(Note: This is the part 2 of a three-part interview with Bob Williams, president of State Budget Solutions.)
Bob Williams, president of State Budget Solutions, a think tank committed to promoting fiscal security among local governments, says it’s time for Idaho to end special perks within the pension system.
The perks Williams wants to end include pension-spiking by state lawmakers, allowing private institutions to take part in the retirement program and automatic cost-of-living hikes for beneficiaries.
Special pension benefits, Williams believes, elevate public employees over taxpayers and private sector workers. “It’s like there are two classes of people,” he said. “It’s not fair to the private sector.”
Williams, in town Tuesday to discuss reforms with state lawmakers, told IdahoReporter.com that it’s unfair to taxpayers to have state legislators earn huge pensions after long careers in the Legislature.
In Idaho, several former lawmakers have gone this route, including Sen. Joe Stegner, R-Lewiston, Rep. Debbie Field, R-Boise, Senate Pro Tem Bob Geddes, R-Soda Springs, and Rep. Bill Deal, R-Nampa, among others. Each of them was appointed to high-paying state jobs, which spike their public pensions by thousands of dollars annually. All they have to do is stay at the higher rate of pay for 42 months and they get a pension payday.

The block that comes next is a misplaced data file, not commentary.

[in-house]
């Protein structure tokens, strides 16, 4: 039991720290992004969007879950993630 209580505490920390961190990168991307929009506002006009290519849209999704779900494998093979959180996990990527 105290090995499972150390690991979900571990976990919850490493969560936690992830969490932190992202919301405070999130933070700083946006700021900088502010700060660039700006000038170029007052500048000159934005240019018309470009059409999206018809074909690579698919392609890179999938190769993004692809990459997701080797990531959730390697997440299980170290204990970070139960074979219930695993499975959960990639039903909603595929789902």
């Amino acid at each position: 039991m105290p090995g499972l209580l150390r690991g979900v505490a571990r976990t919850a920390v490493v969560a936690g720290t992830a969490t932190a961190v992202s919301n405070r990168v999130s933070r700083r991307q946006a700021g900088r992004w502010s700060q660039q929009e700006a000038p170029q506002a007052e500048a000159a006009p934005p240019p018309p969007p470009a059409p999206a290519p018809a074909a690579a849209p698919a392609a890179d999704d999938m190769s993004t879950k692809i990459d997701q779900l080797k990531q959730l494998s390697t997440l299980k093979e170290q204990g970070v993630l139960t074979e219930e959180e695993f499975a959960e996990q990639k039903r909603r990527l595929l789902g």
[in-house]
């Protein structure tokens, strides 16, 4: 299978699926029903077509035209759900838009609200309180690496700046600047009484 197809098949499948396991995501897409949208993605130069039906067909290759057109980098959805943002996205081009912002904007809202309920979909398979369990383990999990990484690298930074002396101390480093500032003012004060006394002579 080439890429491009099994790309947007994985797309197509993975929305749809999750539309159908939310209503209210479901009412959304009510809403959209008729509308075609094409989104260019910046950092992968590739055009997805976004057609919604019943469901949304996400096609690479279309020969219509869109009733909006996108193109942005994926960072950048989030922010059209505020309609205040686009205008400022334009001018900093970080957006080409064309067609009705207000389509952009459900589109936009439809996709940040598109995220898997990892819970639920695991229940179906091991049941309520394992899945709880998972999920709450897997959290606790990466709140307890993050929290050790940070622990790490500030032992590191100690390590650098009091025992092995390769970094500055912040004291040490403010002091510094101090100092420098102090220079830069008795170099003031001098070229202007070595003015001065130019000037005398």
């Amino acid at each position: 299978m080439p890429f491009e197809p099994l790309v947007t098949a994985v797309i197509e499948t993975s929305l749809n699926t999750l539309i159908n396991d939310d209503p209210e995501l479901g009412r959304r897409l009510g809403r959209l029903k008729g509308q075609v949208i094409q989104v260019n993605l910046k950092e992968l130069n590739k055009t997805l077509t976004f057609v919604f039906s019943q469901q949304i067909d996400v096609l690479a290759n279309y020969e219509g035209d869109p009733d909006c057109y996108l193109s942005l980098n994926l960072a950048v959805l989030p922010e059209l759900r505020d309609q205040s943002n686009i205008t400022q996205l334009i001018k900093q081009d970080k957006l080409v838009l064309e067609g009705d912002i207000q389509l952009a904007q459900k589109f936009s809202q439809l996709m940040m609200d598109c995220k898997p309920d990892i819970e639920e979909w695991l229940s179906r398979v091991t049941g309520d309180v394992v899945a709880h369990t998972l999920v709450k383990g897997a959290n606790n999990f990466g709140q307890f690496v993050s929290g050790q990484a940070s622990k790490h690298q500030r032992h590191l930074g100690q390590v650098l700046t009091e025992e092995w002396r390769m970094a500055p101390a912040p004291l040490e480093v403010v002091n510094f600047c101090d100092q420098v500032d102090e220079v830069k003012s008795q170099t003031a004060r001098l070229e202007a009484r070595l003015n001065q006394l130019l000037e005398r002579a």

Williams says that perk needs to end soon. “You can’t have these outrageous things,” Williams warned. “Taxpayers can’t afford this.”
Another rub for the think tank head man is private union staffers taking part in the public pension program. Idaho law says that if a union’s employees and membership are paid by public sector offices, the group’s staff can participate in the state retirement system. The two most notable groups on the pension system are the Idaho Education Association and the Idaho Public Employees Association.
Williams believes because private unions aren’t working for the common good, they shouldn’t be allowed to participate. “It’s not fair that taxpayers are picking up for someone who doesn’t work for the state,” he said.
While the private unions pay for their employees’ contribution share into the pension program, the state covers administrative costs. It’s also possible the state would have to bail out the retirement fund in dire times.
Finally, Williams believes a state law requiring beneficiaries get automatic benefit increases when the cost of living jumps more than 1 percent needs to be fixed.
“Many people in the private sector have lost a great deal in their 401(k)s and their IRAs,” Williams said. “So, not only are they expected to make up their own loss, and not only are they not getting a cost-of-living increase, but they’re right now expected to make up 100 percent of the loss in the various state pension systems. It’s unreasonable.”
He added that automatic increases might be justified in a fully-funded pension system.
The Idaho retirement board gave pensioners a 1 percent hike this year, even though the cost of living grew about 3.7 percent.
Coming Thursday: Williams shares his thoughts on setting next year’s budget. Video for the series by Mitch Coffman of IdahoReporter.com.
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